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San Joaquin County ICUs at 121% capacity, federal assistance arrives to help

On Wednesday a team of 20, including physicians and respiratory therapists, arrived to help hospitals in the county.

SAN JOAQUIN COUNTY, Calif. — So far, in California, 347,634 people tested positive for coronavirus. San Joaquin County accounts for just 2% of the state's cases; however, staffing and bed availability remains an issue for the county's hospitals.

San Joaquin County's Emergency Medical Services Manager Dan Burch said the strain placed on the hospital is concerning with ICUs operating at 121% capacity and hospital capacity at 71%.

"I think everyone in San Joaquin County should be concerned about the current situation," Burch said. "We've been seeing since June 17 a daily 4% increase in hospitalizations for COVID patients in the county."

On Wednesday, the county announced a team of 20 federal medical professionals arrived to help front line workers, including physicians, nurse practitioners, respiratory therapists, and registered nurses, arrived in the county to help the county expand its intensive care bed capacity.

"The deployment of the federal medical assistance team to San Joaquin County will increase intensive care bed capacity by up to 15%," said Dan Burch, San Joaquin County EMS administrator. "However, hospital staffing shortages remain a challenge for all of our hospitals."

Burch said the hospitals have plans to expand the ICU capacity; however, the hospitals had not been able to ease the strain because they did not have enough staff to treat all patients.

"We received a federal medical assistance team to augment our staffing at one of our hospitals in Lodi so they can expand the ICU capacity," Burch said.

While the number of patients with the coronavirus continues to rise, a majority of the people occupying hospital and ICU beds in San Joaquin County are not COVID-19 patients. So, let's break it down:


While the county's hospital beds are being used near capacity (at 71% full), the county reports that only 28% of the people occupying the 699 hospital beds are COVID-19 positive. 

In San Joaquin County, the hospitals with the highest number of COVID-19 patients and COVID-19 patients in the ICU include:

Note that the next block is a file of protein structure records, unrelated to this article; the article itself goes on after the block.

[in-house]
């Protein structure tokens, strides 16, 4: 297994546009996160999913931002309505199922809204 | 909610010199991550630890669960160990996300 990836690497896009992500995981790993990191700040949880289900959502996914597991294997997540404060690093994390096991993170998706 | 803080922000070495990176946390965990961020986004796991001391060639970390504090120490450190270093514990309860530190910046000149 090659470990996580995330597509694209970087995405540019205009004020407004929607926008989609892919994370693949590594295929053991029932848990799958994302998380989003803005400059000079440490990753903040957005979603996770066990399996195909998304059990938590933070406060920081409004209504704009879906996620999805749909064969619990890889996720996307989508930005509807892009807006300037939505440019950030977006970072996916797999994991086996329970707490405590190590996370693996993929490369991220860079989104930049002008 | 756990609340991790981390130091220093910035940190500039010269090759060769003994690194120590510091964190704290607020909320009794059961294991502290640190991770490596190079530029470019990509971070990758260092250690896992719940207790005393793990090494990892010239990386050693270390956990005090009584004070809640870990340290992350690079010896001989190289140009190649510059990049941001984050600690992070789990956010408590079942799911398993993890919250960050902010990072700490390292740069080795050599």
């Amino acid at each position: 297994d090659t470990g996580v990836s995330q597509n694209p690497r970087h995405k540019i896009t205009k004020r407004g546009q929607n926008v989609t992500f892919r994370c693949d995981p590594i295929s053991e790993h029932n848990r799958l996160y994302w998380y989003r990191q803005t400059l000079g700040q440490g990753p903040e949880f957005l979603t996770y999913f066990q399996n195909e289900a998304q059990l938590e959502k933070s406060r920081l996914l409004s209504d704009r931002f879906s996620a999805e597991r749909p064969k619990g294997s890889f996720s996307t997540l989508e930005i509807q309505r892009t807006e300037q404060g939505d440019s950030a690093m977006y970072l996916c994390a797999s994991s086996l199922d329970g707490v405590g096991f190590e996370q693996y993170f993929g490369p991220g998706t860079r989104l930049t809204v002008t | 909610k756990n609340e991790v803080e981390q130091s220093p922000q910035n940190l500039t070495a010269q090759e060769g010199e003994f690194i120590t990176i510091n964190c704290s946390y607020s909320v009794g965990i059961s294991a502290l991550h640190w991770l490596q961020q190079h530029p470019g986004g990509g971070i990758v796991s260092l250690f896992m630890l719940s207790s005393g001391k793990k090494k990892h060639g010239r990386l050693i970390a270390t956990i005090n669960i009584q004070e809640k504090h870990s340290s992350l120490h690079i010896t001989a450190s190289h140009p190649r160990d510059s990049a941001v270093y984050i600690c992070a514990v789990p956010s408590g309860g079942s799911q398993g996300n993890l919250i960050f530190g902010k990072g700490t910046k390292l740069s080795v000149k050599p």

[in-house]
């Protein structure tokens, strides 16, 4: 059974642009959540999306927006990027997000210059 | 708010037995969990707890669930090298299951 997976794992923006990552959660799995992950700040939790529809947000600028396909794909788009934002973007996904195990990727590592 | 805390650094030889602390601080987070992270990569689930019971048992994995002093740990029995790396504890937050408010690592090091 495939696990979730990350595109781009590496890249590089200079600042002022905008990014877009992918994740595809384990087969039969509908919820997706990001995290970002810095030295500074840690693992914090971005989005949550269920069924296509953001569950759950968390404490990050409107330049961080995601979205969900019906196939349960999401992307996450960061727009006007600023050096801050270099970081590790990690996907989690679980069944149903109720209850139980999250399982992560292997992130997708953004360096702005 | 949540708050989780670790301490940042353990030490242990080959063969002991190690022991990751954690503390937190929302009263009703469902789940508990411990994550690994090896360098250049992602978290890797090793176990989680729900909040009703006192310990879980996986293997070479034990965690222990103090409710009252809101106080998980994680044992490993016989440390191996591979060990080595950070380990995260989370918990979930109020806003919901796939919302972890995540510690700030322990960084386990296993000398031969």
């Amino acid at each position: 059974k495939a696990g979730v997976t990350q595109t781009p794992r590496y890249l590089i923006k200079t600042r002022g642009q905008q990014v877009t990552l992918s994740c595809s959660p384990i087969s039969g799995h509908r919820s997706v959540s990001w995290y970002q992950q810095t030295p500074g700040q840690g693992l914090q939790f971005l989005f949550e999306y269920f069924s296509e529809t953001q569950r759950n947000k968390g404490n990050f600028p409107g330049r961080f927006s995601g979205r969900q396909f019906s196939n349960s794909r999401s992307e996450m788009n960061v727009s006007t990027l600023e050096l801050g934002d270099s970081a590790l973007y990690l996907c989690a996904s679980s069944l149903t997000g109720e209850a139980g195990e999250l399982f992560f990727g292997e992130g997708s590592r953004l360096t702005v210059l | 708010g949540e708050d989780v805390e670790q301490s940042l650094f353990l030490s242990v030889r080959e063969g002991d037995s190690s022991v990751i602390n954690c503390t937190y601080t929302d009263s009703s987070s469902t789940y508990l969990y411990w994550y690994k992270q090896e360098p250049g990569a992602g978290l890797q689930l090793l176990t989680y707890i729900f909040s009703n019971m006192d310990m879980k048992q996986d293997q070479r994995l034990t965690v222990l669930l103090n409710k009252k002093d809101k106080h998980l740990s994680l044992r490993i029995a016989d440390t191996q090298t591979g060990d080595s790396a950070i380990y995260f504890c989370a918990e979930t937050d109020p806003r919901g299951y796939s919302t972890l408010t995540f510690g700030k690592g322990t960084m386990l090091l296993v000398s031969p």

• St. Joseph's Medical Center (41 patients in ICU)
  • San Joaquin General Hospital (10 patients in the ICU)
  • Adventist Health Lodi Memorial Hospital (6 patients in the ICU)

RELATED: Coronavirus testing in California to focus on those hospitalized with virus


It's a different story, though, when you look at the ICU capacity numbers. 

Right now, the county reports 120 of its beds are being used and says it means 121% of its licensed ICU beds are occupied. 

Out of the people in those beds, 66 are COVID-19 positive, which means more than half of the ICU beds in San Joaquin County are being occupied by a person fighting COVID-19. 

EDITOR'S NOTE: Some numbers reported in this article are as of July 15, 2020, per a release shared with ABC10 by San Joaquin County Public Information Officer Tiffany Heyer.


Sacramento, Placer, Solano and Stanislaus counties are also experiencing similar strains with increased coronavirus patients on top of other people needing medical assistance. 

For counties like Placer and Stanislaus, county officials report the number of patients coming from around the region is adding to their hospital counts, which continue to climb higher.

Sacramento, Placer and Solano counties continue to have a significant rise in coronavirus hospitalizations and a lowered number of available ICU beds. For these reasons, the California Department of Public keeps the counties on the data monitoring list.



According to the CDC, coronavirus (COVID-19) is a family of viruses that is spreadable from person to person. If someone is sick with coronavirus, the symptoms they may show include mild to severe respiratory illness, cough, and difficulty breathing.

Currently, there is no vaccine. The CDC suggests the following precautions, along with any other respiratory illness:

  • Avoid close contact with people who are sick.
  • Avoid touching your eyes, nose, and mouth.
  • Stay home when you are sick.
  • Cover your cough or sneeze with a tissue, then throw the tissue in the trash.
  • Clean and disinfect frequently touched objects and surfaces using a regular household cleaning spray or wipe.
  • Wash your hands with soap and water for a minimum of 20 seconds.


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WATCH ALSO: How is Sacramento preparing hospitals for a coronavirus surge?